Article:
If you want a recession-proof 1980s investment automobile, you want an E30 M3 or any original 911, right? Well, while that might be a smart idea, there’s consistently been one car that’s been worth even more than those market stars; make that the 3-pointed star. When I was a young man in 1987, Road & Track ran a top speed competition between some poster pinups. At that time, I was a super fan of the Porsche 959 in particular, and I was pretty confident before opening the magazine that the technological wonder from Stuttgart would thoroughly outperform the competition, which included a Lamborghini Countach, a Ferrari Testarossa and twin-turbo GTO, a few modified 911s and…a Mercedes-Benz sedan? Yes, it was that test in that magazine that cemented two names into my brain; one was the stunning and surprise winner of the competition, the illustrious “Yellowbird” Ruf CTR which bested Porsche’s own supercar by an amazing 13 miles an hour, and the boxy E-class from Affalterbach – faster than the pinup Lamborghini Countach and million-dollar GTO and just bested by the Miami-Vice superstar Testarossa. Though I don’t know for sure, I’d wager that single test did more for the reputations of Ruf and AMG than any other single article or event. Since that time, the AMG products from Affalterbach have enjoyed a near-legendary status amongst German car fans, but even amongst them there are special models – the 6.0 “Hammers” and the W124 and W126 Widebody models:
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If you want a fast tuner small sedan from the 1980s, you basically have two options: Alpina is the go-to favorite, and if you’re a bit different you find a Hartge. That’s it, really, because while companies like Abt modified Audi 80/4000s and occasionally you might run across a Callaway Turbo Jetta GLi, there just wasn’t much else out there. For Mercedes-Benz, you could of course buy their in-house tuned Cosworth 190E, but AMG seemed to focus on the larger W124 and W126 chassis instead of the W201. That is, of course, except for their 911-fast 190E 3.2 and 3.4 – cars seldom seen. Before we go any farther, this isn’t one of those mega-motored cars, from everything I can tell. What it appears to be, though, is a clean and tidy looking 190E in a quite rare color with some pretty awesome period AMG details; in this case, the ultra-rare widebody kit from Affalterbach:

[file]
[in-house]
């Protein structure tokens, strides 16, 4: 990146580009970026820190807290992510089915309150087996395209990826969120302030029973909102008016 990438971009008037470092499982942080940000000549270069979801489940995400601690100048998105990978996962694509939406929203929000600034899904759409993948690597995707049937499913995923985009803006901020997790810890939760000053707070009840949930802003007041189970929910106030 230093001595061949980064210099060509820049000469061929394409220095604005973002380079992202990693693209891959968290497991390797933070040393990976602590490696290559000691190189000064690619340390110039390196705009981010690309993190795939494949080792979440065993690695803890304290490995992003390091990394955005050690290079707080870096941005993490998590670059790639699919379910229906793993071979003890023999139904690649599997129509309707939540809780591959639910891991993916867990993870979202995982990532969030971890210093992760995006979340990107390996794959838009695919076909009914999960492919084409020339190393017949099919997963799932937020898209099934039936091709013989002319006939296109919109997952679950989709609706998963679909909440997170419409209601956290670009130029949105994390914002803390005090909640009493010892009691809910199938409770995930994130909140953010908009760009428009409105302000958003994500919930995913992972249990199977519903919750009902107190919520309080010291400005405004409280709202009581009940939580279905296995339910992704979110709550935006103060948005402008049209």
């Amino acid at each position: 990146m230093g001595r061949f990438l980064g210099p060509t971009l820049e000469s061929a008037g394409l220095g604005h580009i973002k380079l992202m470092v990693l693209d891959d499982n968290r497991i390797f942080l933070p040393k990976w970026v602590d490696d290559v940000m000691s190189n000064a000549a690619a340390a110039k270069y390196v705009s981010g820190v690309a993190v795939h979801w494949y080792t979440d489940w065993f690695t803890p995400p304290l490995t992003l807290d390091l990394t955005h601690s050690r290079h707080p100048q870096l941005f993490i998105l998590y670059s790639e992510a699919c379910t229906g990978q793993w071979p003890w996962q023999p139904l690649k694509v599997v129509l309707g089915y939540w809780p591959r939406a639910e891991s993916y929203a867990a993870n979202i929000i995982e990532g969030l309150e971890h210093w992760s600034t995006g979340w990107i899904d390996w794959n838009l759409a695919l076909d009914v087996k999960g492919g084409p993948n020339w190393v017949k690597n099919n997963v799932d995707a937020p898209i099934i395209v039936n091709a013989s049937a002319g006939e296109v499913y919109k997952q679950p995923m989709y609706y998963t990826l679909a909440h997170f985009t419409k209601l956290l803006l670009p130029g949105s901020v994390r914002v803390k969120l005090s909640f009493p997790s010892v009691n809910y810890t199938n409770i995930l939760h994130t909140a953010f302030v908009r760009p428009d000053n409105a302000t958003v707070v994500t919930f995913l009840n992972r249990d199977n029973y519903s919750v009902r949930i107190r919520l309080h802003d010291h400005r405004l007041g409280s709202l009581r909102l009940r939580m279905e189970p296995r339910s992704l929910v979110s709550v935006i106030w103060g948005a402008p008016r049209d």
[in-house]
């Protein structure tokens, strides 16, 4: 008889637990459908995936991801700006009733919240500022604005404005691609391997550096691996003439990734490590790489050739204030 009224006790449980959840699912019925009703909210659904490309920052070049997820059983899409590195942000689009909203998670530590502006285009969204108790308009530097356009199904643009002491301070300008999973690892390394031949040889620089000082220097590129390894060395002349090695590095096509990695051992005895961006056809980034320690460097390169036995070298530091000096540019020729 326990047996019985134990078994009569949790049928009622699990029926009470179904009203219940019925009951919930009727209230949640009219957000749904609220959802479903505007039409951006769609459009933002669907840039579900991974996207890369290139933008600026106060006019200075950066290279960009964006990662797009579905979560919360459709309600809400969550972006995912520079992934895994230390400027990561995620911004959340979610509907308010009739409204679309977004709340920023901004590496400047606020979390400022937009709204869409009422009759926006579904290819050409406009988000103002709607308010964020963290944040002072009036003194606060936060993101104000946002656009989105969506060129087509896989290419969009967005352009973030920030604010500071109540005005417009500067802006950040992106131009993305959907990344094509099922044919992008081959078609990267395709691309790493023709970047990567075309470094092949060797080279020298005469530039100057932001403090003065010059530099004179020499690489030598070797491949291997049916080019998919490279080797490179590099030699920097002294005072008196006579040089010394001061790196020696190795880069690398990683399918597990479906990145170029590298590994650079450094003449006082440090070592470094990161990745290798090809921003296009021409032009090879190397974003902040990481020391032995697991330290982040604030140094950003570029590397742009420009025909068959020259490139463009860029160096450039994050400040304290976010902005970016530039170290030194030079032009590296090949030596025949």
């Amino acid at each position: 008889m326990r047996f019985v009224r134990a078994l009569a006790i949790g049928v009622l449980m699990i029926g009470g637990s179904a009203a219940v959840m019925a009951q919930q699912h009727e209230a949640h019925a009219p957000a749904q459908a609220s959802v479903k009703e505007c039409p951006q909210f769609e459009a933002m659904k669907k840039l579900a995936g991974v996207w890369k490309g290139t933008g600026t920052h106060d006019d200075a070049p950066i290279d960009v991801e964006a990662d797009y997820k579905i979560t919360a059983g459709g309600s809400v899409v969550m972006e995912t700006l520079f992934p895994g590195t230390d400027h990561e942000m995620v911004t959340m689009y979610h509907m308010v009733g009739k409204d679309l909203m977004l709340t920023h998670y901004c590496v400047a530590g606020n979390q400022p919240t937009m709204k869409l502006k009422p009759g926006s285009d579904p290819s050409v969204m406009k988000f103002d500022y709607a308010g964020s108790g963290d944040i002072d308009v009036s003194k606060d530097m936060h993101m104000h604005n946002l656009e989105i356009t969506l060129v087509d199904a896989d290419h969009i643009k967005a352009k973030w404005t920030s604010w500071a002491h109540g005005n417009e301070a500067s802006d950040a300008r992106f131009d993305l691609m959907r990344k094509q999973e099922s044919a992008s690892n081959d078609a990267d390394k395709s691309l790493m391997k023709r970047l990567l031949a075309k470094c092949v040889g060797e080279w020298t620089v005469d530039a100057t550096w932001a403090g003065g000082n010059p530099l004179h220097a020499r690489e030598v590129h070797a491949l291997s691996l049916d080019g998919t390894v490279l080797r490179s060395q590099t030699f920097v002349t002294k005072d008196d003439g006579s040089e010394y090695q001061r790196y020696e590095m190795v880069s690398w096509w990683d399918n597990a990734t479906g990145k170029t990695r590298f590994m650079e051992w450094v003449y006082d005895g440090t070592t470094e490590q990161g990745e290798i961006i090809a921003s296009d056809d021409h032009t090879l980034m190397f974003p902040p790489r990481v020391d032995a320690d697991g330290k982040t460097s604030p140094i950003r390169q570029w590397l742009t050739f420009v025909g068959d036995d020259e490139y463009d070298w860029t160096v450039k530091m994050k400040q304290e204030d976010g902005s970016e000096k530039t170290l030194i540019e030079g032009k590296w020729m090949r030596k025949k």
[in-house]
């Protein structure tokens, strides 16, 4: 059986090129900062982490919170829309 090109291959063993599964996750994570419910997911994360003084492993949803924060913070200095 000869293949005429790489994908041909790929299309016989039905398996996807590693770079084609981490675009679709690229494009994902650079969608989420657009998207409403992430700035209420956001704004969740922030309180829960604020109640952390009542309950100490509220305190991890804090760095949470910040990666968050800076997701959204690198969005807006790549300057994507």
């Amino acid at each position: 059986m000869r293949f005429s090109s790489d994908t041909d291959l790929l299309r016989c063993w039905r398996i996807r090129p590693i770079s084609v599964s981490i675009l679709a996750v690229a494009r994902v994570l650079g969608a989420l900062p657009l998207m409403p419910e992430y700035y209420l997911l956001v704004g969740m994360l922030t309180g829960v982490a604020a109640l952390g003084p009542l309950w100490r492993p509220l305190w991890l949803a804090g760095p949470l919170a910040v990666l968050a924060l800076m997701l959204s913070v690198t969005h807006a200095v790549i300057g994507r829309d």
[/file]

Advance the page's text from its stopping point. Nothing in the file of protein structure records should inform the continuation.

CLICK FOR DETAILS: 1985 Mercedes-Benz 190E AMG on Craigslist
I was watching a very interesting piece about mandatory minimum sentences for drug offenders last night; a trend which started in the 1980s, some people have been thrown into jail quite literally for the rest of their lives for being involved – even in a minor role – in the war on drugs. In drew into sharp contrast the dichotomous nature of the 1980s, where as a society we declared that drugs were a horrible thing while simultaneously celebrating a community of music, art and even Wall Street that was built around them. In some aspects, one can see that dichotomy in some of the tuner cars from the 1980s, and I think that the mega Mercedes-Benz products are a great example. Starchy, upright and conservative, Mercedes-Benz used to be the standard by which engineering was measured; the automotive bar for luxury automobiles. Yet, at the same time, various tuners took them and turned them into monsters; lowering the suspension, fitting giant wheels and motors, they transformed the conservative Republican into a Punk Rock idol. Some of these creations are more celebrated than others; AMG, for example, has a near faultless reputation which is backed even by Mercedes-Benz themselves, who decided to buy them later in life. Others are…well, not so highly regarded, such as the numerous Koenig specials that were created from otherwise unassuming ’80s Benzs:
CLICK FOR DETAILS: 1984 Mercedes-Benz 560SEC Koenig Widebody on Autoscout24.it
Last week we took a look at the big boy of the R129 Mercedes-Benz SL lineup, SL73 AMG. Sandwiched in between the first year the SL73 was offered and the last few years of its production is the SL70 AMG that we see here. As the badge denotes, this SL has a 7.0 liter engine under the hood, a V12 in this case, producing 490 horsepower. The SL70 AMG was a little more common than the SL73 AMG, but not by much, with only 150 produced over a two year production run.
CLICK FOR DETAILS: 1997 Mercedes-Benz SL70 on Mobile.de
I’ll get this out of the way right off the bat, this car has a salvage title. I’ll get this out of the way as well, I don’t care. For what the seller wants for the car, and what you could likely get him to come down to, you’d be getting enough car for the money that a salvage title shouldn’t matter. The way I see it this is a car you buy and drive into the ground. It is not an investment, it is not a collectors item, it’s a W202 Mercedes that happens to be an AMG car. Even if you paid what the seller is asking I think you’d be getting a fair deal. The car appears to be in great condition now and depending on what earned it a salvage title, this could be a real steal, especially with a little big of negotiating. Salvage title cars are really hard to sell these days, given that everyone has access to the internet, and has seen those commercials with the smug Fox. I agree that 9/10 it is a bad idea to buy a salvage title vehicle, but there are exceptions, and this might just be one of those.